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Über dieses Buch

This book is a revision of Random Point Processes written by D. L. Snyder and published by John Wiley and Sons in 1975. More emphasis is given to point processes on multidimensional spaces, especially to pro­ cesses in two dimensions. This reflects the tremendous increase that has taken place in the use of point-process models for the description of data from which images of objects of interest are formed in a wide variety of scientific and engineering disciplines. A new chapter, Translated Poisson Processes, has been added, and several of the chapters of the fIrst edition have been modifIed to accommodate this new material. Some parts of the fIrst edition have been deleted to make room. Chapter 7 of the fIrst edition, which was about general marked point-processes, has been eliminated, but much of the material appears elsewhere in the new text. With some re­ luctance, we concluded it necessary to eliminate the topic of hypothesis testing for point-process models. Much of the material of the fIrst edition was motivated by the use of point-process models in applications at the Biomedical Computer Labo­ ratory of Washington University, as is evident from the following excerpt from the Preface to the first edition. "It was Jerome R. Cox, Jr. , founder and [1974] director of Washington University's Biomedical Computer Laboratory, who ftrst interested me [D. L. S.

Inhaltsverzeichnis

Frontmatter

Chapter One. Point and Counting Processes: Introduction and Preliminaries

Abstract
A random point process is a mathematical model for a physical phenomenon characterized by highly localized events distributed randomly in a continuum. Each event is represented in the model by an idealized point to be conceived of as identifying the position of the event. If X denotes the continuum space, then a realization of a random point process on X is a set of points in X. The number and variety of phenomena for which this type of stochastic process provides a reasonable mathematical model is surprisingly large. Here are ten examples indicating some of the forms X may have.
Donald L. Snyder, Michael I. Miller

Chapter Two. Poisson Processes

Abstract
The Poisson process is the simplest process associated with counting random numbers of points. We begin our study of these processes when the space where the points occur is a one-dimensional, semiinfinite, real line. While there is no mathematical reason to do so, we refer to this space as “time” because temporal phenomena seem to predominate in applications. The study of temporal Poisson-processes permits many of the properties of Poisson processes to be exhibited, but Poisson processes on multidimensional spaces are also important in applications. These are developed in Sec. 2.5.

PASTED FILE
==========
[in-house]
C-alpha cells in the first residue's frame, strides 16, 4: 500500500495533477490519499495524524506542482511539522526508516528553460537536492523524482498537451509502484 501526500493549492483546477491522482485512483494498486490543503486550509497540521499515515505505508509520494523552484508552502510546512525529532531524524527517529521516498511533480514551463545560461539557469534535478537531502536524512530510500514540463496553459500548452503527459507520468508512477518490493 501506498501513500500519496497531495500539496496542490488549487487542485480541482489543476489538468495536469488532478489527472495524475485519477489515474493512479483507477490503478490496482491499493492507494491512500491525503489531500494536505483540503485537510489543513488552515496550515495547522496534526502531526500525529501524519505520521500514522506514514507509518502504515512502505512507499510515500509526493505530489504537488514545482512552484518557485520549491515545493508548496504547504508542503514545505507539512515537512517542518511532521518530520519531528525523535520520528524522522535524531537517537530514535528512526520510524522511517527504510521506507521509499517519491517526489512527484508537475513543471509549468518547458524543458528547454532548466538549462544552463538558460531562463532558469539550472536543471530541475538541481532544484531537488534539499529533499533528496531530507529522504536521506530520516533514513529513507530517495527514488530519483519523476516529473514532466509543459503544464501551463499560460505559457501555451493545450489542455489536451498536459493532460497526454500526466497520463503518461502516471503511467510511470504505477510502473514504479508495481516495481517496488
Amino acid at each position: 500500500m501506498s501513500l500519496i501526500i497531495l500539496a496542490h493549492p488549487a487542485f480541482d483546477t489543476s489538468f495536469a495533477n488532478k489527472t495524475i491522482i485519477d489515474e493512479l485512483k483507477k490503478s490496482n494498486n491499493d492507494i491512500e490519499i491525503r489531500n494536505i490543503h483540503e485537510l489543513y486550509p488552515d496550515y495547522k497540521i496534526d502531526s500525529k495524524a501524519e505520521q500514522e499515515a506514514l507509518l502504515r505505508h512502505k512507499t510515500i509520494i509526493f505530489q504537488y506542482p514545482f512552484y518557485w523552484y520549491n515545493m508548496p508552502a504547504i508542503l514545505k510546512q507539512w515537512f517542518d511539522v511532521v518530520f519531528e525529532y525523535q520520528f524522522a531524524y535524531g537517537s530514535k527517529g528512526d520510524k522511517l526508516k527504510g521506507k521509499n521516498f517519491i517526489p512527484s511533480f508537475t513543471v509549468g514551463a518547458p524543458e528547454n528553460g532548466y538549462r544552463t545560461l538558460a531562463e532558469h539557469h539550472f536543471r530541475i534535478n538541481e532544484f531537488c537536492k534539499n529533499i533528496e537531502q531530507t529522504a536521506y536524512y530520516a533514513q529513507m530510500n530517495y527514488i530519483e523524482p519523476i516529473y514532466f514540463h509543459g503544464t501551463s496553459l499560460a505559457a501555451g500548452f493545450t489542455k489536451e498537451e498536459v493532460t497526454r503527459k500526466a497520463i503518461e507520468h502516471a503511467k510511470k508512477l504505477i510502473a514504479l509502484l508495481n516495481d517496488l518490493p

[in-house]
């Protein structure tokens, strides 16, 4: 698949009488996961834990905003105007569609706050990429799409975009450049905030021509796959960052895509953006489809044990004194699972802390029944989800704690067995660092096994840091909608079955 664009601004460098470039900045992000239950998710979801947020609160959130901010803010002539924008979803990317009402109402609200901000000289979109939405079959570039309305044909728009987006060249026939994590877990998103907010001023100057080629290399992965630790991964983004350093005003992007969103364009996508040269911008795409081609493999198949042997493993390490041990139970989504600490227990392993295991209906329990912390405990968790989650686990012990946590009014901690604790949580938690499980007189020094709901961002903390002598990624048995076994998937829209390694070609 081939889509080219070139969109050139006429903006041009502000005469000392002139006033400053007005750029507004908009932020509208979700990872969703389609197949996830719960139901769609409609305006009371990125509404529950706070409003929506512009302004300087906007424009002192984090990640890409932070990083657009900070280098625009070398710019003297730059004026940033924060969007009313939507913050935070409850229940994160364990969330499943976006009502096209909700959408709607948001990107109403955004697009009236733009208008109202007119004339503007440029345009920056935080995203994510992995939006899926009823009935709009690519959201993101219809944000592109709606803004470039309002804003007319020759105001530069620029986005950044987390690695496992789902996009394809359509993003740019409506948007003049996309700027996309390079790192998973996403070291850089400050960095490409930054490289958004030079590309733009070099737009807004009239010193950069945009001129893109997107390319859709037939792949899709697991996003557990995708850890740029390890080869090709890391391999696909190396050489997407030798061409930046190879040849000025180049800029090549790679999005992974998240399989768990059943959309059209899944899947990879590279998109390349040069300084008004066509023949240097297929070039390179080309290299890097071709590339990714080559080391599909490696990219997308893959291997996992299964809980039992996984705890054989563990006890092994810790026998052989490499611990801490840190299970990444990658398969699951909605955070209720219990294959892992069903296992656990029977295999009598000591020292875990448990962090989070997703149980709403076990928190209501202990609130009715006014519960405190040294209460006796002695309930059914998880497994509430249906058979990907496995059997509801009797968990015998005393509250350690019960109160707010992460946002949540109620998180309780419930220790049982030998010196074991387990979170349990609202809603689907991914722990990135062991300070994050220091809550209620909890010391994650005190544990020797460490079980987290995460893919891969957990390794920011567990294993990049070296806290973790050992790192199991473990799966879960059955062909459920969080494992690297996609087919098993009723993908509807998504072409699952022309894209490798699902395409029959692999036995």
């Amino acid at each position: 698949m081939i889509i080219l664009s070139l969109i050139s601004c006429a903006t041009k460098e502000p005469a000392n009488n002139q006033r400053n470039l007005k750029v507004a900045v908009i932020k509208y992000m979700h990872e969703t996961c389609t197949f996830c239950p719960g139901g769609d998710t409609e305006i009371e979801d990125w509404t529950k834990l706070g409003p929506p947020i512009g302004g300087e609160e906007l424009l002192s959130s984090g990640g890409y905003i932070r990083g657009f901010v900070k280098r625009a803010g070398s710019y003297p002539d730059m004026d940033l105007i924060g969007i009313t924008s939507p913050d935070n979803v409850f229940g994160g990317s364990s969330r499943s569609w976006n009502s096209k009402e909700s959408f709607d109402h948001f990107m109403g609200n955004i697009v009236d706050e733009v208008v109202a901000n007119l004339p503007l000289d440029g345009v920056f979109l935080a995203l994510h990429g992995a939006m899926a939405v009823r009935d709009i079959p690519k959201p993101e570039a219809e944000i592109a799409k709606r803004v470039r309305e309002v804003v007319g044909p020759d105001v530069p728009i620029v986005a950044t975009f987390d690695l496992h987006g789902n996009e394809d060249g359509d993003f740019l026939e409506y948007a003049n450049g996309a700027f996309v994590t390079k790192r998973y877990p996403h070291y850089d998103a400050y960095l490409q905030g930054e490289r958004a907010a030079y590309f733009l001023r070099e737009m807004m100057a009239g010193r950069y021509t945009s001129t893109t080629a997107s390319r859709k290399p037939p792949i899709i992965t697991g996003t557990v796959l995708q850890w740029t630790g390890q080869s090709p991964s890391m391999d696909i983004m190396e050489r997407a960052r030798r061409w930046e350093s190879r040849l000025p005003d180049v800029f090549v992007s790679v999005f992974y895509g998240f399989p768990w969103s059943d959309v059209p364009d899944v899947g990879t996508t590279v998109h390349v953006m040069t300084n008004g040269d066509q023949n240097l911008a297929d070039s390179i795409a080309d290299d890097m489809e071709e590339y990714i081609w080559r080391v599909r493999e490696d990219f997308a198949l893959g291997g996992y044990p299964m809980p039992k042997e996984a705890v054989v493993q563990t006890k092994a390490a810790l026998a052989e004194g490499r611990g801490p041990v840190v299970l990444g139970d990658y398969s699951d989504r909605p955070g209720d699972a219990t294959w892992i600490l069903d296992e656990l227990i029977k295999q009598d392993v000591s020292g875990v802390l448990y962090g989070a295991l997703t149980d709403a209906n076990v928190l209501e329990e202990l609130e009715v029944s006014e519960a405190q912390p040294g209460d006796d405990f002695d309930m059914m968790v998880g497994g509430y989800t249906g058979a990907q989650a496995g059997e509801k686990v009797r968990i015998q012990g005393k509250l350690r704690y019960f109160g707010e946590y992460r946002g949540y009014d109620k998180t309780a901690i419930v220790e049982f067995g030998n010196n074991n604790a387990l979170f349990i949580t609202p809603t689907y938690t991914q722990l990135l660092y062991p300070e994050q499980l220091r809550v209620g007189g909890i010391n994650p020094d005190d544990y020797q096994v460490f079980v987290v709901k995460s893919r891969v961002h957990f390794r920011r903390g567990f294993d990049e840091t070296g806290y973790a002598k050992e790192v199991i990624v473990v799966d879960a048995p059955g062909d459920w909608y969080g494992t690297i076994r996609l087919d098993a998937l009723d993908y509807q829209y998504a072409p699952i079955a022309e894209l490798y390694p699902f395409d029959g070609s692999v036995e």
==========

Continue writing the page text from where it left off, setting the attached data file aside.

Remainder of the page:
Donald L. Snyder, Michael I. Miller

Chapter Three. Translated Poisson-Processes

Abstract
The point processes we consider in this chapter are useful as models for measured data acquired about an underlying, unobservable point-process when the measurements are imperfect and in the form of a point process. Such a measurement is illustrated in Fig. 3.1. Point of the underlying process, called the input point-process, occur on a space X.
Donald L. Snyder, Michael I. Miller

Chapter Four. Compound Poisson-Processes

Abstract
One motivation for the model we develop in this chapter is provided by the atmospheric-noise data shown in Fig. 1.3. It is evident that a point process model can account for the occurrence times of the pulses. However, these times alone do not reflect all of the significant features. The amplitudes of the pulses exhibit wide variation and have a strong influence on a radio receiver operating at low frequencies. Even a first-approximation model for low-frequency atmospheric noise should, therefore, include the amplitude as well as occurrence time of each pulse. It is this procedure of endowing each temporal point with an ancillary variable, an amplitude in this instance, which characterizes the models of this chapter.
Donald L. Snyder, Michael I. Miller

Chapter Five. Filtered Poisson-Processes

Abstract
There are numerous physical phenomena that can be modeled as a response to the points of a marked point process. The simplest models occur when the response can be expressed as a superposition of separate responses to each marked point. These models are developed in Sec. 5.2. Later, in Sec. 5.3, we remove the superposition requirement but impose the additional structure of Markov processes.
Donald L. Snyder, Michael I. Miller

Chapter Six. Self-Exciting Point Processes

Abstract
A temporal point process must be both orderly and without aftereffects to be a Poisson process. The orderliness restriction that points be isolated from one another is relaxed in Ch. 4 where a generalized Poisson process is defined and studied. The restriction that the process be without aftereffects is removed in this chapter about self-exciting point processes.
Donald L. Snyder, Michael I. Miller

Chapter Seven. Doubly Stochastic Poisson-Processes

Abstract
The self-exciting point processes of Ch. 6 were obtained from the Poisson process by allowing its intensity to become causally dependent on the point process itself. In this way, the intensity is transformed into a random process having paths that are known exactly given the point process. Point processes in this chapter are also obtained by randomizing the intensity of the Poisson process. Here, however, this randomization is not through self excitation but, rather, by an “outside” process so that the paths of the resulting intensity process are not known given only the point process.
Donald L. Snyder, Michael I. Miller

Backmatter

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